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It's a bakery not a puzzle

j
jhopp217 Jun 21, 2010 01:15 PM

Why is it that every time I walk into a bakery, someone (who is always ahead of me in line) starts their order and then goes into a baked goods induced coma and can't seem to continue their order. What it it about cookies and pastries that make intelligent adults forget how to put words together? Has anyone else every experienced this phenomenon?

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  1. nofunlatte RE: jhopp217 Jun 21, 2010 04:10 PM

    Too many choices inhibit decisionmaking. If we have too many possibilities, we are rendered practically incompetent. I think there is some research that supports this, although that work doesn't quite call us "incompetent". Also, sometimes one gets to the front of the line and hasn't had a chance to view all of the sugary options!

    1. onceadaylily RE: jhopp217 Jun 21, 2010 05:53 PM

      All the time, but I expect and understand it.

      My local bakery likes to provide a simple little placrd for each pastry, limited a 'title', but those who are not familiar with the pastry are forced to wait there turn ask ask, "What is *this*? Oooh, okay, but what is *this*?" Some patrons might know a bee-sting, but not get what bienenstich consists of. Components are often not listed on the cute little placards, with the main-event ingrediant taking the spot light. Something is listed as a chocolate-raspberry-whatever, but it looks like there is coconut peeking out, and someone who hates coconut will want to clarify. I never rush into my local bakery and expect to be in and out the door. I use my time in line to pinpoint the goods I want, and the ones I have questions about.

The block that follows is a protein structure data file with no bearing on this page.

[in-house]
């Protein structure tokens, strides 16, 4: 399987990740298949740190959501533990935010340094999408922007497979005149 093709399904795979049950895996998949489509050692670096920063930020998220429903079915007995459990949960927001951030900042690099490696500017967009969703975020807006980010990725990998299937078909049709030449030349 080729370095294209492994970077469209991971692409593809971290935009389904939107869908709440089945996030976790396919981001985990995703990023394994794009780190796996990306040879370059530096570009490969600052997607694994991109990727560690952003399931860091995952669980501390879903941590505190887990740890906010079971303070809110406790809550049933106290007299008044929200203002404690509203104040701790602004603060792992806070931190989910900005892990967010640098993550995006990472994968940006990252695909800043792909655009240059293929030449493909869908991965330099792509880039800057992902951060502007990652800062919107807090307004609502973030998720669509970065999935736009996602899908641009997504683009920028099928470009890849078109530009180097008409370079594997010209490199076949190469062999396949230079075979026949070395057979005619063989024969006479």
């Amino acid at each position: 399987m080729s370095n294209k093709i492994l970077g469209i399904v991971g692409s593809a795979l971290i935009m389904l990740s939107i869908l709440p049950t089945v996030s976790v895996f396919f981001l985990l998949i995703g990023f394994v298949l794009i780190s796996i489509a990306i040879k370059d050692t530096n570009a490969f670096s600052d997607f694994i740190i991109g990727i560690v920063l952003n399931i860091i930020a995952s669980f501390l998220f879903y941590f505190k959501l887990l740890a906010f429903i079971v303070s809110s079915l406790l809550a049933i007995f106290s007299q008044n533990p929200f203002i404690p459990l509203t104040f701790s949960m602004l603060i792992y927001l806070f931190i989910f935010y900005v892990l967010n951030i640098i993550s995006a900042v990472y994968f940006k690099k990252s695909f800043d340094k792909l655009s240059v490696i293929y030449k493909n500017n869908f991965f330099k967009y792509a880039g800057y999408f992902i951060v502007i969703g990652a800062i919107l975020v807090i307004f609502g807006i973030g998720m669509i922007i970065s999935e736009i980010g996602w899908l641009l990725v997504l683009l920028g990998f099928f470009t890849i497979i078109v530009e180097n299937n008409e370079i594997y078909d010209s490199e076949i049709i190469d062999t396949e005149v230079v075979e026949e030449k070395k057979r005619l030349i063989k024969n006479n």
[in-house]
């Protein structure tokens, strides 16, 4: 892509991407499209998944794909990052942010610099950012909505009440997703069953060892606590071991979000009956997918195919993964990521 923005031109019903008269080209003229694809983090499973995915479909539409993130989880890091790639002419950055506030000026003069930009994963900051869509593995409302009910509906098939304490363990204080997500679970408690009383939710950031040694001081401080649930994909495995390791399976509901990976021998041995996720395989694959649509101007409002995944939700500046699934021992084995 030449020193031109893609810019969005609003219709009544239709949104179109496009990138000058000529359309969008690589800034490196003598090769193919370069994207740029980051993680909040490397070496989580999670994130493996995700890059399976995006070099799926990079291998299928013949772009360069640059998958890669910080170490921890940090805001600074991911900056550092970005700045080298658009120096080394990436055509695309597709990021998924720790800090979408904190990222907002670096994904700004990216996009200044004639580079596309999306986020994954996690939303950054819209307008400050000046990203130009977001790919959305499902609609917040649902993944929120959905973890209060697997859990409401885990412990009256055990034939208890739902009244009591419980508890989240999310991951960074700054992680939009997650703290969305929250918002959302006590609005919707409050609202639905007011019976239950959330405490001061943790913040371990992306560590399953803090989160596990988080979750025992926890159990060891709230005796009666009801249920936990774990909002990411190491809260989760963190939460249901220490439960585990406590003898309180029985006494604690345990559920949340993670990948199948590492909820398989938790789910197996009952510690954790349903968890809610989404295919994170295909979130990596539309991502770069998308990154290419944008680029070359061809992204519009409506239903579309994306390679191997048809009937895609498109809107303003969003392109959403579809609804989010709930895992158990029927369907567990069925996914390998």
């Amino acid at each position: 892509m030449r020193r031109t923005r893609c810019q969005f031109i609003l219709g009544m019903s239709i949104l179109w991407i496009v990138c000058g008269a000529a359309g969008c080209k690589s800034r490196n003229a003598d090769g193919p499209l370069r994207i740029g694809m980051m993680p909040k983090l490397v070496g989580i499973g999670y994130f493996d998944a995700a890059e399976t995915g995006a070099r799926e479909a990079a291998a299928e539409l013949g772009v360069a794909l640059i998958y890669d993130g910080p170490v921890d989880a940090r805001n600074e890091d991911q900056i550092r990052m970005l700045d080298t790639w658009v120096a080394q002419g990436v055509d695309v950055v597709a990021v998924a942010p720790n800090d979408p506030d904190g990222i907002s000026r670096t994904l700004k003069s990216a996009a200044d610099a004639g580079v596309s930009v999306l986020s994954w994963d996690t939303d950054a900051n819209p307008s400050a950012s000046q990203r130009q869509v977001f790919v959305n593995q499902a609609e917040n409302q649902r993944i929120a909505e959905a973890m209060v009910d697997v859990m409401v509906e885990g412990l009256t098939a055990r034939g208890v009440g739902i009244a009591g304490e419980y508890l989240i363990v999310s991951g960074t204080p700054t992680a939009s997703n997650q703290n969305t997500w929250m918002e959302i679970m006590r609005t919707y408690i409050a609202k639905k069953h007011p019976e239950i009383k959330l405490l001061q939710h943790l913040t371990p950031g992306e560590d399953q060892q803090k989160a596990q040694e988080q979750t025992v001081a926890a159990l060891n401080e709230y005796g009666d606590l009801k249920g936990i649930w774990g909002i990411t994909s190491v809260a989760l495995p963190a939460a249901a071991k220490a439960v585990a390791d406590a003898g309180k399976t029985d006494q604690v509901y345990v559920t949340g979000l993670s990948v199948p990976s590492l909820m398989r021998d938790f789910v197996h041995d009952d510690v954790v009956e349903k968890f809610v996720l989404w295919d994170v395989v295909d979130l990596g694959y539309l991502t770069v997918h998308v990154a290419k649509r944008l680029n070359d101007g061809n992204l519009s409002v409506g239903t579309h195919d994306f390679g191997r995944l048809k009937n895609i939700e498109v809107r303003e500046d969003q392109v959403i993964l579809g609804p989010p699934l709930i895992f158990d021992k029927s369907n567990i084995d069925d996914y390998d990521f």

Sorry if I ever made you late for anything (she said with a *smile*).

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